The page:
Derby is an open plan town with a close knit community. Predominately a service town for the pastoral, mining and tourism industries, Derby is the gateway to the magnificent coastline of the Buccaneer Archipelago and some of the most stunning gorges in Australia.

The town is set on a peninsula of slightly elevated land above the surrounding tidal marshland. Tides in Derby rise up to 11.8m making them the second highest in the Southern Hemisphere. The highest tides in the world are 15m at The Bay of Fundy Nova Scotia in Canada. The highest in the Southern Hemisphere is Puerto Gallego in Argentina at 13.2m. The impressive tidal movement can be viewed from the famous 550m long steel Jetty.

Unfortunately, Derby’s port on King Sound has always proved difficult for shipping. There are savage tidal rips at the entrance and both the channel and wharf are virtually dry at the lowest extreme of the 10 m tidal range. Modern ships are not designed to sit on their bottoms and that, combined with silting problems in the Derby channel, caused port use to decline markedly since the early 1980s. This had been resurrected until recently with export of concentrate from Western Metals. Western Metals has since shut down.


Derby was Gazetted as a town on the same day in November 1883 as Broome, but unlike Broome which remained vacant, Derby was occupied by a Government resident. At the time Derby was the port for the West Kimberley and the service town for the pastoral and grazing industries.

The Warwa people had occupied the land prior to European settlement. During the 1880’s there was a conflict between the Aborigines and Europeans with a infamous outlaw terrorising the countryside. The story of the Aboriginal outlaw Jandamarra, also known as Pigeon is an interesting one. He led a resistance group against the Europeans and proved very difficult to track and find. Eventually an aboriginal tracker was used and he was finally tracked down and killed near Tunnel Creek in 1897.

Things to See and Do

Derby is the main access to the gorge country of the Gibb River Road, Windjana Gorge National Park and Tunnel Creek , as well as the Buccaneer Archipelago, and offers a variety of air, land and sea tours.

The Derby Jetty or Wharf : Here the highest tidal range in Australia can be viewed. It is a popular place from which to enjoy a perfect sunset over King Sound or to fish for silver cobbler, shark, golden grunter, north west salmon and mud crabs on the incoming tides. The first wharf was a wooden T shaped structure built in 1885 at the northern end of the present steel and concrete jetty. It was linked to the town by a horse drawn tramway crossing the mud flats by a causeway where the present day road is located. Wool and pearl shell was the major exports in the early days. In 1964, when the new jetty was built, live cattle were exported and fuel oil and provisions were the main imports. The last passenger ship visited in 1973. Now a days, barges exporting lead and zinc concentrates and pleasure and tourist craft are the main vessels visiting the jetty.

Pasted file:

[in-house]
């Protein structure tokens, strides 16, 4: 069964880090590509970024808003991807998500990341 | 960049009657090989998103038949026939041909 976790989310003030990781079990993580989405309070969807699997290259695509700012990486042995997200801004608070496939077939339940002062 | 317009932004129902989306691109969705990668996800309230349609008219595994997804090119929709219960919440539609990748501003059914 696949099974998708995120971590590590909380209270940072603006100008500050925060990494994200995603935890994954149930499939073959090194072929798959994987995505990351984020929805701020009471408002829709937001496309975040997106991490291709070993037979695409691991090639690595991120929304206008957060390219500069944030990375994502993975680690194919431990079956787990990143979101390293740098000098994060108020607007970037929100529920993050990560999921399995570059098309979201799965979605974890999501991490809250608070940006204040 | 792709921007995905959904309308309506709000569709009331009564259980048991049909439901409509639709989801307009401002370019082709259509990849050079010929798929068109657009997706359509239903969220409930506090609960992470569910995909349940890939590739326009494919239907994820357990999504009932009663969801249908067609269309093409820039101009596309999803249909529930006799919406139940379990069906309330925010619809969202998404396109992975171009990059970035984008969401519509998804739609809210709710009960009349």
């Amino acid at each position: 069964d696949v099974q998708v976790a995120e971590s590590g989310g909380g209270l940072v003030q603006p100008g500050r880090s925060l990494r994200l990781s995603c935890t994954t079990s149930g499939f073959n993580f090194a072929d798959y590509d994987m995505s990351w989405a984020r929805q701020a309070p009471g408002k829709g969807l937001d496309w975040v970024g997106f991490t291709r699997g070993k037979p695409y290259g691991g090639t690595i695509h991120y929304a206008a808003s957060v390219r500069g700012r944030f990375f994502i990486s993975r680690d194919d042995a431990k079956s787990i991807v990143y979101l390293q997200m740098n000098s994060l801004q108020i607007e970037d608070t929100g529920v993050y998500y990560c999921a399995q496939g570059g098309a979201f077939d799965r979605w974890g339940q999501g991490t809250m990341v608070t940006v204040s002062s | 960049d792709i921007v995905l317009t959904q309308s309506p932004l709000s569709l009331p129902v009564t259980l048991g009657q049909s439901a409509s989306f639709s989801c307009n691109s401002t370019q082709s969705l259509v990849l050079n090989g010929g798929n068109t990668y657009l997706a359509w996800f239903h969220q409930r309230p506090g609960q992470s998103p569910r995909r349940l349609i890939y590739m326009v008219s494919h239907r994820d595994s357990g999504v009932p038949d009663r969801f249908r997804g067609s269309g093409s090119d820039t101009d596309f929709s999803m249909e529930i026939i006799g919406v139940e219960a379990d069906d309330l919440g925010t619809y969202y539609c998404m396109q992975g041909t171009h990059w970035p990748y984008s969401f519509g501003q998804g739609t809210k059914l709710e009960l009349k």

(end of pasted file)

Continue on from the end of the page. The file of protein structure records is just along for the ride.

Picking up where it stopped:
Wharfinger’s House Museum : The history of the Wharf is told in displays at this museum devoted to the communications history of the town. Shipping, telecommunications and aviation history together with small displays on the Leprosarium, fossil mud lobsters and termites are featured. The building is an example of prefabricated wooden houses of the 1920’s designed for living in a tropical climate without electricity.

Old Derby Gaol : The Police Station and depot for the Police Horse Patrol was originally located halfway between the original town of Derby and Derby Port, locally known in the early days as “The Point”. The recently restored Goal is one of the oldest buildings in the town and dates from 1906.

Boab Prison Tree, Mayall’s Bore and Cattle Trough, Frosty’s Pool : These attractions are located on the town common 7 kms from Derby on the road to Broome. The huge Boab Prison Tree is believed to be around 1,500 years old and has a girth of 14.7 metres. It was used as a staging point for prisoners being walked into Derby in the early days. Mayall’s Bore was drilled in 1910 to provide water for a trough 120 metres long and able to water over 1,000 head of cattle at a time. The bore was sunk to a depth of 322metres and had a head of 6 metres. A windmill is now used to fill the trough. Frosty’s Pool was built in 1944 as a bathing area for troops stationed near Derby during World War II. The commonage area is currently being re- developed to include interpretation signage and a botanical trail.

Other town attractions include Wharfinger’s House Museum, Botanical Gardens, Royal Flying Doctor Base and School of the Air. Aboriginal art and design is on show at a gallery and Aboriginal enterprises in the town.